Cal Basketball: Jaylen Brown Encourages Others to Get the Facts, Speak Out

Jaylen Brown says players have a responsibility to educate themselves and use their platform.Photo by Tommy Gilligan, USA Today

Jeff Faraudo

One former Cal athlete hopes the missteps of another former Golden Bear won’t discourage those in the public eye from sharing their views on important social issues.

But Jaylen Brown wants others to make sure they know what they’re talking about before opening their mouths or taking to social media.

“I want to encourage entertainers to not be discouraged by what happened with DeSean Jackson and continue to use your voice and platform. Just use it responsibly,” the Boston Celtics’ 23-year-old guard said of the Philadelphia Eagles’ 33-year-old wide receiver in an interview with The Athletic.

“Do your research, ask questions, call up people to talk about things. And when you feel comfortable talking about it, talk about it.”

Jackson found himself in hot water this week after items he posted on his Instagram page cited anti-Semitic quotes falsely attributed to Adolf Hitler. Jackson apologized and was punished by the Eagles, who reportedly have fined him.

Jackson has promised to educate himself on the history of Jewish people, and on Friday spoke with a 94-year-old Holocaust survivor.

Brown, who has been a voice in the Black Lives Matter moment following the death of George Floyd at the hands of a Minneapolis police officer, hopes his peers continue to use their platform to address important issues.

"I would still like to encourage athletes to speak out on things. Not only are we athletes or NBA players or entertainers, we also have obligations to our community, obligations to our family, etc. So, a lot of times when we speak, we represent them," Brown said. "So, I want to still encourage NBA players and people with influence to do so, even though media might think otherwise, other people might think otherwise. I think that's a form of an oppressive thought to try to silence our voices.”

Jaylen Brown's hyperbaric chamber

Special accommodations: Brown and the Celtics have arrived in Orlando, Florida to enter the NBA “bubble” in preparation for the resumption of the season after nearly four months off due to the COVID-19 pandemic.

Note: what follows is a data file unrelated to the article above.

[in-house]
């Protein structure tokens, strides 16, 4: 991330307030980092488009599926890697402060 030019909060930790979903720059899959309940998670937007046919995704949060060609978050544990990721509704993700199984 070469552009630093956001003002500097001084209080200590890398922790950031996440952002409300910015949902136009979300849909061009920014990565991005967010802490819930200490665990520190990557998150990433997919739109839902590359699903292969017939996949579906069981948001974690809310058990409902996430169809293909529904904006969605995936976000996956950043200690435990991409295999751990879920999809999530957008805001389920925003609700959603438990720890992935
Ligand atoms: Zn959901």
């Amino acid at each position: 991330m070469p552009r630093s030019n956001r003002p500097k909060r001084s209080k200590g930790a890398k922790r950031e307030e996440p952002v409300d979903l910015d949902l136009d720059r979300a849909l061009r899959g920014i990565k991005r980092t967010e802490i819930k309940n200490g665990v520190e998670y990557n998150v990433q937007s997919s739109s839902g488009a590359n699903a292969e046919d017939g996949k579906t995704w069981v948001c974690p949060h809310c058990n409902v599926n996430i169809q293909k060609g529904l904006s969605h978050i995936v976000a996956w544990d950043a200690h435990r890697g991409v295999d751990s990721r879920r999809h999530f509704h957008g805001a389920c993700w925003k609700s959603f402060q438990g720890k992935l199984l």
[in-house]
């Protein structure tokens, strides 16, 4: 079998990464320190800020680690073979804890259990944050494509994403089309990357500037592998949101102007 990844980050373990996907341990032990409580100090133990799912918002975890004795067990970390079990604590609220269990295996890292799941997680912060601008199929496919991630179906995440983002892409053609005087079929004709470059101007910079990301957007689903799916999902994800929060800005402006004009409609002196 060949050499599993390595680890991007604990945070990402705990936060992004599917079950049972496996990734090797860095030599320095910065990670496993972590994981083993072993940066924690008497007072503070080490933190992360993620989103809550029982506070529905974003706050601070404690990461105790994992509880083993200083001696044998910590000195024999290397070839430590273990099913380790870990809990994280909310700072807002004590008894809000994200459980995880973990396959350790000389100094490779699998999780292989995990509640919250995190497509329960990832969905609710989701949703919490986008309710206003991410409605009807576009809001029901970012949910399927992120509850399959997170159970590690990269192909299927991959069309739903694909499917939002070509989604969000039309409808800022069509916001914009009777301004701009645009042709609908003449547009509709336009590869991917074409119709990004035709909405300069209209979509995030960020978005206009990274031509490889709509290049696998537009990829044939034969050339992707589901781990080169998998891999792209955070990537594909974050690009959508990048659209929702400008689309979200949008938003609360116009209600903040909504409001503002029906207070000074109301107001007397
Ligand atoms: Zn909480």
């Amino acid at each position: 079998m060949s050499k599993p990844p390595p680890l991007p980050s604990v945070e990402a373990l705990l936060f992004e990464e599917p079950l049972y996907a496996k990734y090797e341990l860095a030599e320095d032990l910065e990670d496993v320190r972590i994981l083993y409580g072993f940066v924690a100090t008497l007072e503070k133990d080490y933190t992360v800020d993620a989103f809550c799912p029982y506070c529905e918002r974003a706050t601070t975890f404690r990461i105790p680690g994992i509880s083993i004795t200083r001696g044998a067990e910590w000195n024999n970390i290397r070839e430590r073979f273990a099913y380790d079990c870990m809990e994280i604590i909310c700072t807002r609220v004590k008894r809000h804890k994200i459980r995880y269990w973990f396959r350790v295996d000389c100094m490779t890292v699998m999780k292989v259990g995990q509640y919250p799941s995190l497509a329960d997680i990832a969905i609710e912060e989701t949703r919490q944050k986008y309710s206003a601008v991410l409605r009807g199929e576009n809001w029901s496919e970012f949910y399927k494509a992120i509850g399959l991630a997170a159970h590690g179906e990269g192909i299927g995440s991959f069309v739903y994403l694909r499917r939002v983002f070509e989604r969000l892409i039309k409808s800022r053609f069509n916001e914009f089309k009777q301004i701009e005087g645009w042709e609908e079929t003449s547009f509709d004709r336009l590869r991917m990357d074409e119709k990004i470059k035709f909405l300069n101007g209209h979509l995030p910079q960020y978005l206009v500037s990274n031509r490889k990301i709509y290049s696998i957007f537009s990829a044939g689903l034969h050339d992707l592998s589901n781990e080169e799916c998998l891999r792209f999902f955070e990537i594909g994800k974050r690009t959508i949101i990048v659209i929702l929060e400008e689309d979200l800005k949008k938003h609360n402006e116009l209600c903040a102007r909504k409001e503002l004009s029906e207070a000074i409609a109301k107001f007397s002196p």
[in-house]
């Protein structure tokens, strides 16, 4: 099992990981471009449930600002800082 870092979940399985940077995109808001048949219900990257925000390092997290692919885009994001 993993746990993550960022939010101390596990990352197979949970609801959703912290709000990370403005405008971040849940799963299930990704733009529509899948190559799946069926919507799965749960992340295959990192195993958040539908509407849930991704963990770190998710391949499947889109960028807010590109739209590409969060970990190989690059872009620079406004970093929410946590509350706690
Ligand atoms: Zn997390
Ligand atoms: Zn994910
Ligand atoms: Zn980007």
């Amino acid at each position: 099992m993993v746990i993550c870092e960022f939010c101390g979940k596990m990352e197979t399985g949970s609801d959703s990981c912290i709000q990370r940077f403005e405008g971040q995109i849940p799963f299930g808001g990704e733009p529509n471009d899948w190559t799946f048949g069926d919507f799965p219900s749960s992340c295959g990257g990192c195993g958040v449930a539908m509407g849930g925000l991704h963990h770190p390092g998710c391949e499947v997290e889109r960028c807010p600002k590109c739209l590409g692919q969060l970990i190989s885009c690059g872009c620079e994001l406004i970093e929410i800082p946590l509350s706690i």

Brown, who stands 6-foot-6, wants to make sure he maximizes his health and rest while in Orlando, so he reportedly brought with him a portable hyperbaric sleep chamber to et up in his hotel room.

The device is reputed to provide benefits that include improving physical conditioning and recovering from injury. And, Brown hopes, a good night’s sleep.

Kantner impressed: Celtics center Enes Kantner got his first look at Brown in quite some time before the team began workouts inside the Disney bubble on Friday, and he was more impressed.

"The one who amazed me the most is probably Jaylen Brown,” Kanter said on his podcast, according to NBC Boston. “He literally came in — his arms, his upper body, he’s like doubled. He was an extra large and now he was like a double XL.”

Brown apparently trained during the break with his 78-year-old grandfather, Willie Brown, a Vietnam war veteran, and spent a lot of time doing boxing workouts.

"This dude, I’m like, ‘What did you do?’ I think all the boxing with his grandfather got him right,” Kantner said. “He looks really strong to me.”

No bubble complaints: While some other players have griped about the bubble arrangement at Disney, Brown declined to be critical.

“We understand that the conditions might not be as normal as we’re used to. But no need to complain,” Brown told reporters. “I think all of us come from humble beginnings as is, so seeing the bigger picture while we’re down there to not only divert the attention to things that’s going on in the actual world, but come and use our platforms to make a big influence. I think that’s the big thing, but the basketball part is going to be easy for a lot of us. We just have to get comfortable slowly but surely.”

Players were quarantined for 36 hours when they first arrived in Orlando this week, which Brown labeled as “an interesting experience.”

When not practicing or playing, Brown said he plans to use his spare time educating himself and talking with others. Although he spent just one year at Cal, Brown has continued to mature in ways off the court, and in February 2019 was voted the youngest-ever vice president of the NBA Players Association.

“While we’re down here, we got nothing but time,” he said. “So I’m trying to make myself available to any players that are around and might have questions or anything they want to build off of, and also my teammates as well. So we can figure out ways to put our heads together and be a part of change.”


*** SI's Robin Lundberg is excited for what the NBA bubble might bring:

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